SOURCES: Lori Feldman-Winter, M.D., M.P.H., professor, pediatrics, Cooper Medical School, Rowan University, Camden, N.J., David Mendez, M.D., neonatologist, Nicklaus Children’s Hospital, Miami, Fla.; Paul Jarris, M.D., deputy medical officer, March of Dimes; November 2016, Pediatrics

Pregnancy Problems More Likely with Boys?

pregnant womanSerious pregnancy complications are more likely when women are carrying baby boys, new research suggests.

After analyzing more than half a million births in Australia, researchers said the baby’s gender could be linked to the health of both mother and child.

“The sex of the baby has a direct association with pregnancy complications,” said study first author Dr. Petra Verburg, of the Robinson Research Institute at the University of Adelaide in Australia.

Boy babies were more likely to be born early, which sets up infants for more health problems. Also, women carrying boys were slightly more likely to have diabetes during pregnancy (gestational diabetes), and pre-eclampsia, a serious high blood pressure condition, when ready to deliver, the study authors said.

Although it isn’t totally clear why this is so, “there are likely to be genetic factors,” Verburg said.

The findings ring true, said Dr. Querube Santana-Rivas, a neonatologist at Nicklaus Children’s Hospital in Miami, who wasn’t involved in the study. She said she sees the differences in her own practice.

“Male gender is a risk factor for a lot of the complications right after birth, especially in the premature population,” Santana-Rivas said.

The results also echo some findings from previous studies, Verburg said. A potential explanation is that the placenta, the organ that nourishes the developing fetus, is different in boys and girls.

“The placenta is critical for pregnancy success, and it is an organ that technically belongs to the baby, so it is genetically identical to the baby,” said study co-author Claire Roberts, another researcher at the Robinson Research Institute.

In previous research involving normal pregnancies, Roberts’ team found sex differences in the expression of 142 genes in the placenta. The researchers said that defects in how the placenta develops and works are linked with pregnancy complications.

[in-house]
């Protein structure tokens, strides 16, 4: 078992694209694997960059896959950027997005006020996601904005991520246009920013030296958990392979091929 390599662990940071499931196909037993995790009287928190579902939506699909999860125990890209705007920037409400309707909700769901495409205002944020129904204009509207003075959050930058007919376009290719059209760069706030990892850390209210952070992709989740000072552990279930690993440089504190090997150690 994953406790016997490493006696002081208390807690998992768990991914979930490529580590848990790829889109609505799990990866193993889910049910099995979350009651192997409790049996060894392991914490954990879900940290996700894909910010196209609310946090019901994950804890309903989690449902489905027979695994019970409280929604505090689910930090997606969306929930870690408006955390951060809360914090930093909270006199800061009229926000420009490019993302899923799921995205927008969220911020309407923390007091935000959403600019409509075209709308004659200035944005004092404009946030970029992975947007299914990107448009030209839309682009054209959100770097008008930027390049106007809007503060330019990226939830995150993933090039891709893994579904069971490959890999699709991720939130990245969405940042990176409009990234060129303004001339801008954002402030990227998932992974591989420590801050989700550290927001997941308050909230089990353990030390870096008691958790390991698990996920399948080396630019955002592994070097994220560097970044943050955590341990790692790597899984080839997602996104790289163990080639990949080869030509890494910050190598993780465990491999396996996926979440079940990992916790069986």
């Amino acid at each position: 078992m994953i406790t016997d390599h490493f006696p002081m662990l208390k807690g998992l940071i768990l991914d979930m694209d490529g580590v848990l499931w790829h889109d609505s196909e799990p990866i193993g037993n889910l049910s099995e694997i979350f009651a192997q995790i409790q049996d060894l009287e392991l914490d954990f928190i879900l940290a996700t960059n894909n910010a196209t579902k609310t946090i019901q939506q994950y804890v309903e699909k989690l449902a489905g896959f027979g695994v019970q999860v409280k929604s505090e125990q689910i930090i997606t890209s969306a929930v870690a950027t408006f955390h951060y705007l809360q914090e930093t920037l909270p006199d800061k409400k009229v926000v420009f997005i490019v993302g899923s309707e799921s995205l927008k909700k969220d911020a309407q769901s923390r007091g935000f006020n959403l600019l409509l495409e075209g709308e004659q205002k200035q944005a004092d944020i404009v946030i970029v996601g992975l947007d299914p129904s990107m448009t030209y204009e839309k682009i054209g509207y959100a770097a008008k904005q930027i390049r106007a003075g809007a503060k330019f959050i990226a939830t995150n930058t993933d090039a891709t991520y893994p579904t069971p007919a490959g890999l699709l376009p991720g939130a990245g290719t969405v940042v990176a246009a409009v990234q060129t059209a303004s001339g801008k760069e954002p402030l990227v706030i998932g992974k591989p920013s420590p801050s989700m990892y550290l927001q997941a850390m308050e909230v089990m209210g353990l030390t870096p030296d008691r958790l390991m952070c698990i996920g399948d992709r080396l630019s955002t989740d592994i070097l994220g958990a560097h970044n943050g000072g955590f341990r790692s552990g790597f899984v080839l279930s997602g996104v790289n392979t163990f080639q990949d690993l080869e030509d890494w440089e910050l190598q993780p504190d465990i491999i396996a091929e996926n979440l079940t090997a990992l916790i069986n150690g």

For the new study, Verburg, Roberts and colleagues evaluated more than 574,000 Australian births from 1981 through 2011.

Compared to girls, boys had 27 percent higher odds of preterm birth between 20 and 24 weeks’ gestation; 24 percent greater risk for birth between 30 and 33 weeks; and 17 percent higher odds for delivery at 34 to 36 weeks, the study found. Full-term birth is between 39 and 41 weeks, according to the American College of Obstetricians and Gynecologists.

Moreover, gestational diabetes was 4 percent more likely in women carrying boys, and pre-eclampsia at term was 7.5 percent more likely with boys, the researchers said.

However, women carrying girls had a 22 percent higher risk of getting pre-eclampsia early in pregnancy, requiring preterm delivery, the study found.

Still, the research merely shows an association between gender and birth complications, not a cause-and-effect relationship. The findings shouldn’t alarm mothers-to-be, no matter what the sex of their unborn child, said Roberts.

The advice, for now, is the same as for all women who become pregnant, Roberts said. That means eating a good diet and attempting to maintain a healthy weight before conceiving.

“Even if the pregnancy was unplanned,” Verburg said, “there is still a window of opportunity for a woman to reduce her risks for pregnancy complications.” A woman can stop smoking, not drink alcohol and stay physically fit, she said.

Santana-Rivas agreed. She said the take-home message from the new study is for women to be aware of the potential risks “and to get good prenatal care.”

Depending on what future research finds, prenatal programs for pregnant women might one day vary based on whether they are carrying a boy or a girl, the researchers said.

The study was published online July 11 in PLOS ONE.